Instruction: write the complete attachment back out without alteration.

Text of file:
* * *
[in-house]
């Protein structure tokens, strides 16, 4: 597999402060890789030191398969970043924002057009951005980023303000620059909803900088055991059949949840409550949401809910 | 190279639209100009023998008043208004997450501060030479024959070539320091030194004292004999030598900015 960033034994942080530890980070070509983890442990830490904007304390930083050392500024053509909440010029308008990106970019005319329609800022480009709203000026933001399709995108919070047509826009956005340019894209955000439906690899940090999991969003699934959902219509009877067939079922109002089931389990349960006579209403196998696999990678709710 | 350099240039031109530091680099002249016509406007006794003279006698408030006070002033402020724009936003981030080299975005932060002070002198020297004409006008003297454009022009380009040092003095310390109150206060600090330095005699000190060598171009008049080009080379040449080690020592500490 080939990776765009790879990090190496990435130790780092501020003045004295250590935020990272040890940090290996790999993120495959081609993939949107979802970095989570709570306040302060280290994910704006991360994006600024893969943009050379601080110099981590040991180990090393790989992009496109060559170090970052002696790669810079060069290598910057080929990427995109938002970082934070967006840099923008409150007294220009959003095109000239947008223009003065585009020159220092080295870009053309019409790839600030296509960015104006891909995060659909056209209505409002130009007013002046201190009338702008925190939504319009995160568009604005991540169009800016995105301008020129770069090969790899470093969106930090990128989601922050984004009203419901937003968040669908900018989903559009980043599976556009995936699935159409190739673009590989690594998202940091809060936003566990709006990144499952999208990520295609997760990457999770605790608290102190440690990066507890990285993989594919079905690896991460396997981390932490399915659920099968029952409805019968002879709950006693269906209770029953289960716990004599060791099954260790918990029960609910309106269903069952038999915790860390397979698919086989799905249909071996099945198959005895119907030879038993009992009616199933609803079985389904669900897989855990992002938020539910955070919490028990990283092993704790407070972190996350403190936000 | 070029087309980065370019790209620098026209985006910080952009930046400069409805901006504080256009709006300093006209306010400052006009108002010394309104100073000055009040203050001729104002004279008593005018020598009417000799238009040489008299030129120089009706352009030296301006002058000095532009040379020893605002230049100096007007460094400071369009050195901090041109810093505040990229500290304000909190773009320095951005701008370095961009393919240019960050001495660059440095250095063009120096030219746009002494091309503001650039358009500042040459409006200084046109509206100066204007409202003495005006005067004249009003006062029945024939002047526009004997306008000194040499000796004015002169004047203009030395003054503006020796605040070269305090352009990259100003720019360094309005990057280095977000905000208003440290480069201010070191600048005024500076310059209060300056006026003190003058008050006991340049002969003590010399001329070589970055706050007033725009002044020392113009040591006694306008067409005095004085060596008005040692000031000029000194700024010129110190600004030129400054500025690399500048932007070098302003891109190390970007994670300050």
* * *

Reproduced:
[in-house]
């Protein structure tokens, strides 16, 4: 597999402060890789030191398969970043924002057009951005980023303000620059909803900088055991059949949840409550949401809910 | 190279639209100009023998008043208004997450501060030479024959070539320091030194004292004999030598900015 960033034994942080530890980070070509983890442990830490904007304390930083050392500024053509909440010029308008990106970019005319329609800022480009709203000026933001399709995108919070047509826009956005340019894209955000439906690899940090999991969003699934959902219509009877067939079922109002089931389990349960006579209403196998696999990678709710 | 350099240039031109530091680099002249016509406007006794003279006698408030006070002033402020724009936003981030080299975005932060002070002198020297004409006008003297454009022009380009040092003095310390109150206060600090330095005699000190060598171009008049080009080379040449080690020592500490 080939990776765009790879990090190496990435130790780092501020003045004295250590935020990272040890940090290996790999993120495959081609993939949107979802970095989570709570306040302060280290994910704006991360994006600024893969943009050379601080110099981590040991180990090393790989992009496109060559170090970052002696790669810079060069290598910057080929990427995109938002970082934070967006840099923008409150007294220009959003095109000239947008223009003065585009020159220092080295870009053309019409790839600030296509960015104006891909995060659909056209209505409002130009007013002046201190009338702008925190939504319009995160568009604005991540169009800016995105301008020129770069090969790899470093969106930090990128989601922050984004009203419901937003968040669908900018989903559009980043599976556009995936699935159409190739673009590989690594998202940091809060936003566990709006990144499952999208990520295609997760990457999770605790608290102190440690990066507890990285993989594919079905690896991460396997981390932490399915659920099968029952409805019968002879709950006693269906209770029953289960716990004599060791099954260790918990029960609910309106269903069952038999915790860390397979698919086989799905249909071996099945198959005895119907030879038993009992009616199933609803079985389904669900897989855990992002938020539910955070919490028990990283092993704790407070972190996350403190936000 | 070029087309980065370019790209620098026209985006910080952009930046400069409805901006504080256009709006300093006209306010400052006009108002010394309104100073000055009040203050001729104002004279008593005018020598009417000799238009040489008299030129120089009706352009030296301006002058000095532009040379020893605002230049100096007007460094400071369009050195901090041109810093505040990229500290304000909190773009320095951005701008370095961009393919240019960050001495660059440095250095063009120096030219746009002494091309503001650039358009500042040459409006200084046109509206100066204007409202003495005006005067004249009003006062029945024939002047526009004997306008000194040499000796004015002169004047203009030395003054503006020796605040070269305090352009990259100003720019360094309005990057280095977000905000208003440290480069201010070191600048005024500076310059209060300056006026003190003058008050006991340049002969003590010399001329070589970055706050007033725009002044020392113009040591006694306008067409005095004085060596008005040692000031000029000194700024010129110190600004030129400054500025690399500048932007070098302003891109190390970007994670300050």